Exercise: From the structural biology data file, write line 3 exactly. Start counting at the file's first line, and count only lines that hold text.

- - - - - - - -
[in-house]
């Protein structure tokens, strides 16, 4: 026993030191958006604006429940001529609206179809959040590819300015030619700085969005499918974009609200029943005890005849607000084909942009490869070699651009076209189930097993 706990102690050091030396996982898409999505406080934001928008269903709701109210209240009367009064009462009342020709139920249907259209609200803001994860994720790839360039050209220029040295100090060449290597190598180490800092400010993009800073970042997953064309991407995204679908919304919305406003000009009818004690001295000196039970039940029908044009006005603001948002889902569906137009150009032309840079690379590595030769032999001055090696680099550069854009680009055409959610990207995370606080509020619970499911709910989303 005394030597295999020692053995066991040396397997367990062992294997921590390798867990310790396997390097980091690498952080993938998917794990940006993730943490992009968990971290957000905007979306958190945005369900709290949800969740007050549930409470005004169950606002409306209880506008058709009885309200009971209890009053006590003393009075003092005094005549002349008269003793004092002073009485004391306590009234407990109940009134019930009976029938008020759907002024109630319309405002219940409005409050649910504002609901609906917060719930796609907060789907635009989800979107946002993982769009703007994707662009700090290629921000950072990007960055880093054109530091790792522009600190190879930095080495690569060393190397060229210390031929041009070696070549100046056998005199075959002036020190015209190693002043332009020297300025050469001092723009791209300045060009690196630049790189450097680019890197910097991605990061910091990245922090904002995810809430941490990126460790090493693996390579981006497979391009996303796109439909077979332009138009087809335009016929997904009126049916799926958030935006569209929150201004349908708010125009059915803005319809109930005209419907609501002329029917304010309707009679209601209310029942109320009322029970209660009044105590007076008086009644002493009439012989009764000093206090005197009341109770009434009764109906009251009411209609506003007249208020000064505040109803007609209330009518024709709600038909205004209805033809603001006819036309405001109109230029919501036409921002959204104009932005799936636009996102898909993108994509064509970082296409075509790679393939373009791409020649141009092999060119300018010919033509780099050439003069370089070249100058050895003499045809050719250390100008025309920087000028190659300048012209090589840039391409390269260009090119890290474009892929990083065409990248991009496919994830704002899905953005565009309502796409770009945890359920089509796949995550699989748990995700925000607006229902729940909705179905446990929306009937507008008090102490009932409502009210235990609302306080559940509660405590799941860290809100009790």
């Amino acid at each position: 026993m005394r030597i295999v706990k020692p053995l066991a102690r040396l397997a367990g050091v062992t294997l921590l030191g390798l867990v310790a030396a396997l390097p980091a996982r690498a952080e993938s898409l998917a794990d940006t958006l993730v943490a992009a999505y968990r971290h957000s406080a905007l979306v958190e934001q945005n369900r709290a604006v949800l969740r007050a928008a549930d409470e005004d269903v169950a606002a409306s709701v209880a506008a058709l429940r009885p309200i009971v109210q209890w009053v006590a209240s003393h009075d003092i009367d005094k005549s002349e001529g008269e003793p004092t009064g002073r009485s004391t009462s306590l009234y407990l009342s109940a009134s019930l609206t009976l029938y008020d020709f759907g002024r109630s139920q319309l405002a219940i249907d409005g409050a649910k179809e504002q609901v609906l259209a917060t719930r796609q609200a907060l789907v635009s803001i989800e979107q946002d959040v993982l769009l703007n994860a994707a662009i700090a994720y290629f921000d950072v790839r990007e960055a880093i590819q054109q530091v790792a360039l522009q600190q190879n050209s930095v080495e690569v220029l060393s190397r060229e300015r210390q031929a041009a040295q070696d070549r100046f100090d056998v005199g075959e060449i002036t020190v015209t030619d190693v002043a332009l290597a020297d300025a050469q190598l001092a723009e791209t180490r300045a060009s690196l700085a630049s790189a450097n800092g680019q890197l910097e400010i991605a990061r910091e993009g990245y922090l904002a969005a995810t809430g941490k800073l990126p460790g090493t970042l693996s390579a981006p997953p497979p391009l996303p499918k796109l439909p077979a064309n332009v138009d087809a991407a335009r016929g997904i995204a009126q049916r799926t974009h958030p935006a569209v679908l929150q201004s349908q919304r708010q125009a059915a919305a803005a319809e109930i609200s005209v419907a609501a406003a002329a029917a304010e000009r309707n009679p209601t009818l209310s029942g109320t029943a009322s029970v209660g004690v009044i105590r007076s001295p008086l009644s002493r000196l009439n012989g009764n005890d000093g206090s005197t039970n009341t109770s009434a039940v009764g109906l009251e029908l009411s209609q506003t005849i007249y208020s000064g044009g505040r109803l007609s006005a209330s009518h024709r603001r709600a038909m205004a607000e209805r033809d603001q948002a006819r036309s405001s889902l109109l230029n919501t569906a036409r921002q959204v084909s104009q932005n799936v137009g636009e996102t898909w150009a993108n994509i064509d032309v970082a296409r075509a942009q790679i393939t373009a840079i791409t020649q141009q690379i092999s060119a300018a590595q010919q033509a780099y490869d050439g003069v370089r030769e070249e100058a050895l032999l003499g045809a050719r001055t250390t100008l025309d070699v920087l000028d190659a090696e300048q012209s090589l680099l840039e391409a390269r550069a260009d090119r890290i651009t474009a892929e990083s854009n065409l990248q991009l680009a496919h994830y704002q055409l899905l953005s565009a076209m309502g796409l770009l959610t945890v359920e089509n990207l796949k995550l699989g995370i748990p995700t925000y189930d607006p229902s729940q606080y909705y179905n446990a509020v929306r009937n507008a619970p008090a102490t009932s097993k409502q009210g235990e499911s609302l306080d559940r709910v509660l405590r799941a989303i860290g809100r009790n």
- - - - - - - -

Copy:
């Amino acid at each position: 026993m005394r030597i295999v706990k020692p053995l066991a102690r040396l397997a367990g050091v062992t294997l921590l030191g390798l867990v310790a030396a396997l390097p980091a996982r690498a952080e993938s898409l998917a794990d940006t958006l993730v943490a992009a999505y968990r971290h957000s406080a905007l979306v958190e934001q945005n369900r709290a604006v949800l969740r007050a928008a549930d409470e005004d269903v169950a606002a409306s709701v209880a506008a058709l429940r009885p309200i009971v109210q209890w009053v006590a209240s003393h009075d003092i009367d005094k005549s002349e001529g008269e003793p004092t009064g002073r009485s004391t009462s306590l009234y407990l009342s109940a009134s019930l609206t009976l029938y008020d020709f759907g002024r109630s139920q319309l405002a219940i249907d409005g409050a649910k179809e504002q609901v609906l259209a917060t719930r796609q609200a907060l789907v635009s803001i989800e979107q946002d959040v993982l769009l703007n994860a994707a662009i700090a994720y290629f921000d950072v790839r990007e960055a880093i590819q054109q530091v790792a360039l522009q600190q190879n050209s930095v080495e690569v220029l060393s190397r060229e300015r210390q031929a041009a040295q070696d070549r100046f100090d056998v005199g075959e060449i002036t020190v015209t030619d190693v002043a332009l290597a020297d300025a050469q190598l001092a723009e791209t180490r300045a060009s690196l700085a630049s790189a450097n800092g680019q890197l910097e400010i991605a990061r910091e993009g990245y922090l904002a969005a995810t809430g941490k800073l990126p460790g090493t970042l693996s390579a981006p997953p497979p391009l996303p499918k796109l439909p077979a064309n332009v138009d087809a991407a335009r016929g997904i995204a009126q049916r799926t974009h958030p935006a569209v679908l929150q201004s349908q919304r708010q125009a059915a919305a803005a319809e109930i609200s005209v419907a609501a406003a002329a029917a304010e000009r309707n009679p209601t009818l209310s029942g109320t029943a009322s029970v209660g004690v009044i105590r007076s001295p008086l009644s002493r000196l009439n012989g009764n005890d000093g206090s005197t039970n009341t109770s009434a039940v009764g109906l009251e029908l009411s209609q506003t005849i007249y208020s000064g044009g505040r109803l007609s006005a209330s009518h024709r603001r709600a038909m205004a607000e209805r033809d603001q948002a006819r036309s405001s889902l109109l230029n919501t569906a036409r921002q959204v084909s104009q932005n799936v137009g636009e996102t898909w150009a993108n994509i064509d032309v970082a296409r075509a942009q790679i393939t373009a840079i791409t020649q141009q690379i092999s060119a300018a590595q010919q033509a780099y490869d050439g003069v370089r030769e070249e100058a050895l032999l003499g045809a050719r001055t250390t100008l025309d070699v920087l000028d190659a090696e300048q012209s090589l680099l840039e391409a390269r550069a260009d090119r890290i651009t474009a892929e990083s854009n065409l990248q991009l680009a496919h994830y704002q055409l899905l953005s565009a076209m309502g796409l770009l959610t945890v359920e089509n990207l796949k995550l699989g995370i748990p995700t925000y189930d607006p229902s729940q606080y909705y179905n446990a509020v929306r009937n507008a619970p008090a102490t009932s097993k409502q009210g235990e499911s609302l306080d559940r709910v509660l405590r799941a989303i860290g809100r009790n």